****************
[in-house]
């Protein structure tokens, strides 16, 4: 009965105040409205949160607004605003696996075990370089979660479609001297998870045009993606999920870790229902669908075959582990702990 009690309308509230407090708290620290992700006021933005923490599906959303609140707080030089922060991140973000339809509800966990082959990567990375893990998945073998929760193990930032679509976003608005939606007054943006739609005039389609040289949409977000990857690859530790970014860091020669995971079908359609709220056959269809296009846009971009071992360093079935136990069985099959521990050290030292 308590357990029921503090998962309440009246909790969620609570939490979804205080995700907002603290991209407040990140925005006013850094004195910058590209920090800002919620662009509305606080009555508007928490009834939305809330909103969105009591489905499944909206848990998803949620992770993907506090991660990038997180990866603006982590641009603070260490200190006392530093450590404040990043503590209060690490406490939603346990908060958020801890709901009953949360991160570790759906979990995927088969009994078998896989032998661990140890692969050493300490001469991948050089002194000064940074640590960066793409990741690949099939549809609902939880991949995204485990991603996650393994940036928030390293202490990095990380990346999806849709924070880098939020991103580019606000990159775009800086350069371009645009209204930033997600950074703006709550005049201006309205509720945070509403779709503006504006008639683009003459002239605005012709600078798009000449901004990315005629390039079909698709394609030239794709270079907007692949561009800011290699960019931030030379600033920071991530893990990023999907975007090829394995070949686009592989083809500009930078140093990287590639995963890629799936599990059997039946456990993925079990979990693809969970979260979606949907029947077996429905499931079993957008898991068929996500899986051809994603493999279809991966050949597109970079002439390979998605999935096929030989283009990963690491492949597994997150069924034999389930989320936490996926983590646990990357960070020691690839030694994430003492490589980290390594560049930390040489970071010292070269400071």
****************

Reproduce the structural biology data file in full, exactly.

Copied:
[in-house]
């Protein structure tokens, strides 16, 4: 009965105040409205949160607004605003696996075990370089979660479609001297998870045009993606999920870790229902669908075959582990702990 009690309308509230407090708290620290992700006021933005923490599906959303609140707080030089922060991140973000339809509800966990082959990567990375893990998945073998929760193990930032679509976003608005939606007054943006739609005039389609040289949409977000990857690859530790970014860091020669995971079908359609709220056959269809296009846009971009071992360093079935136990069985099959521990050290030292 308590357990029921503090998962309440009246909790969620609570939490979804205080995700907002603290991209407040990140925005006013850094004195910058590209920090800002919620662009509305606080009555508007928490009834939305809330909103969105009591489905499944909206848990998803949620992770993907506090991660990038997180990866603006982590641009603070260490200190006392530093450590404040990043503590209060690490406490939603346990908060958020801890709901009953949360991160570790759906979990995927088969009994078998896989032998661990140890692969050493300490001469991948050089002194000064940074640590960066793409990741690949099939549809609902939880991949995204485990991603996650393994940036928030390293202490990095990380990346999806849709924070880098939020991103580019606000990159775009800086350069371009645009209204930033997600950074703006709550005049201006309205509720945070509403779709503006504006008639683009003459002239605005012709600078798009000449901004990315005629390039079909698709394609030239794709270079907007692949561009800011290699960019931030030379600033920071991530893990990023999907975007090829394995070949686009592989083809500009930078140093990287590639995963890629799936599990059997039946456990993925079990979990693809969970979260979606949907029947077996429905499931079993957008898991068929996500899986051809994603493999279809991966050949597109970079002439390979998605999935096929030989283009990963690491492949597994997150069924034999389930989320936490996926983590646990990357960070020691690839030694994430003492490589980290390594560049930390040489970071010292070269400071």